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A sometimes-irreverent look at Detroit's Boys of Summer, the Tigers, as they try to return to the top of the American League Central.

Monday, July 25, 2011

So you're saying there's a Chance?

(C'mon — I had to. You know I did. Stop rolling your eyes.)

After Sunday's game at Target Field, the Tigers announced they'd be sending Lester Oliveros back to Triple-A Toledo, and giving one of their two No. 1 picks from the 2010 draft — a kid named Chance Ruffin — his first Chance.

(OK, I'm done now. Seriously.)

What does it mean that Oliveros was sent down? Nothing much, really. Most of the writers who cover the Tigers were a tad surprised that he got through the past two weeks — which included a handful of agonizing transactions — unscathed.

Not that he'd pitched poorly. He hadn't. But while he hadn't earned himself a bus ticket out of town (trademark: Bobby Ross), he hadn't exactly made it impossible for him to be optioned out, either. In short, he'd been OK — nothing more, nothing less.

So what makes this transaction noteworthy — other than the symmetry with Chance making the majors just a year after being drafted, as had his father, Bruce, to start his own 12-year MLB career? The younger Ruffin was taken with the compensatory pick the Tigers got when they lost Fernando Rodney to free agency. Bruce Ruffin was a second-round pick of the Philadelphia Phillies in 1985.

Tigers manager Jim Leyland certainly didn't sound like he was the architect of the move. "I don't know anything about him," the manager told reporters in Minneapolis after the game. "I know nothing about him except he's tough, he's good and he's from Texas."

Think about it this way, then: If Oliveros hadn't really done anything to force the issue on being sent down, what did Ruffin do to earn the promotion at this point?

Well, he'd done well enough with both Double-A Erie and Triple-A Toledo, going 3-3 with a 2.09 ERA, 17 saves, 11.4 strikeouts per nine innings, and a WHIP of 1.209. Solid, but not spectacular.

He'd been accorded a special spot with the Mud Hens since his July 1 promotion, though, holding down the closer spot over guys with MLB experience in Daniel Schlereth and Ryan Perry — both former first-round draft picks — as well as Enrique Gonzalez, who leads the Hens in saves.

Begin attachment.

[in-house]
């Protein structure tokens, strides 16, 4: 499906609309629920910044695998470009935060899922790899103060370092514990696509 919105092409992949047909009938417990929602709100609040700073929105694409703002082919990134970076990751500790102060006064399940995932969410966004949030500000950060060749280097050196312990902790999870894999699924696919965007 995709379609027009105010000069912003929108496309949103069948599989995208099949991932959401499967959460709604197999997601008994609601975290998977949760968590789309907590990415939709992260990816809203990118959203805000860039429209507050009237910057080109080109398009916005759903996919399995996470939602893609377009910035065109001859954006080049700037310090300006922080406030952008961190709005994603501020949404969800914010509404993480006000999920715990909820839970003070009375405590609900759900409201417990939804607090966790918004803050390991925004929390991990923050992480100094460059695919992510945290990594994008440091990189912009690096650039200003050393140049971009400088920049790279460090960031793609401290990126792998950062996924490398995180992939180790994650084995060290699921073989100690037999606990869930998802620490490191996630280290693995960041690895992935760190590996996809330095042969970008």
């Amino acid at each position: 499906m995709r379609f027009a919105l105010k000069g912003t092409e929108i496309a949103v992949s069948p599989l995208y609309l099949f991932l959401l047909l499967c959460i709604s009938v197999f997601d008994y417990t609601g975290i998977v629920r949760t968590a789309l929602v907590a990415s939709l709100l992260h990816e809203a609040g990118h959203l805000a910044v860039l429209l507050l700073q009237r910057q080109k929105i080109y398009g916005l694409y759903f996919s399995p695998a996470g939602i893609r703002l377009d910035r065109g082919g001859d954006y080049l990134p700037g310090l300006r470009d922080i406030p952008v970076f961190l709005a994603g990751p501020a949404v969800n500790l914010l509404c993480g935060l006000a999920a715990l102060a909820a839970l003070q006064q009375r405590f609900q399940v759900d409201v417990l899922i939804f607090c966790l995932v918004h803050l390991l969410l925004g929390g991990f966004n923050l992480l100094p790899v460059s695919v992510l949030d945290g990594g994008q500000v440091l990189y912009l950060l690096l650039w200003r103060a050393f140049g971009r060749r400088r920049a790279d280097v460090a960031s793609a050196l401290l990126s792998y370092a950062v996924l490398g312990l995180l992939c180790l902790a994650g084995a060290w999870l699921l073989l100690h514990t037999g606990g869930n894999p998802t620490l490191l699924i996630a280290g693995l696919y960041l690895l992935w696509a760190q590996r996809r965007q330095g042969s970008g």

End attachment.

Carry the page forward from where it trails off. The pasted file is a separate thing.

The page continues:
"Chance Ruffin is closer makeup and closer stuff," Hens manager Phil Nevin said, when asked by the Toledo Blade's John Wagner recently. "This is what we see him as down the line, and so far he's done nothing to deter anyone from thinking of him that way. He's someone we think very highly of."

Fair enough. But why bring him up to the big leagues on July 24, in the middle of a pennant race, especially when all of the short relief spots in the Tigers' bullpen are ably filled? Jose Valverde has yet to blow a save opportunity as the closer, high-priced free-agent acquisition Joaquin Benoit has settled into the set-up role just fine after a shaky start, and rookie Al Alburquerque, the seventh-inning guy, has arguably been one of the Tigers' four most pivotal pitchers this season.

In this case, think outside the box — or outside the organization.

This move — just like accommodating moves to pitch prospects Andy Oliver and Charlie Furbush in front of scouts from other teams — could very well just be a showcase of Ruffin's skills as a potential trade chip before the July 31 trade deadline.

If the Tigers don't want to move one of their blue-chip prospects, like Oliver, Furbush, Jacob Turner or Nick Castellanos, maybe a guy like Ruffin — a quick riser with a mid-90s fastball and a closer's disposition — would be next on the list of candidates for a swap to land the Tigers another starting pitcher for the stretch drive.

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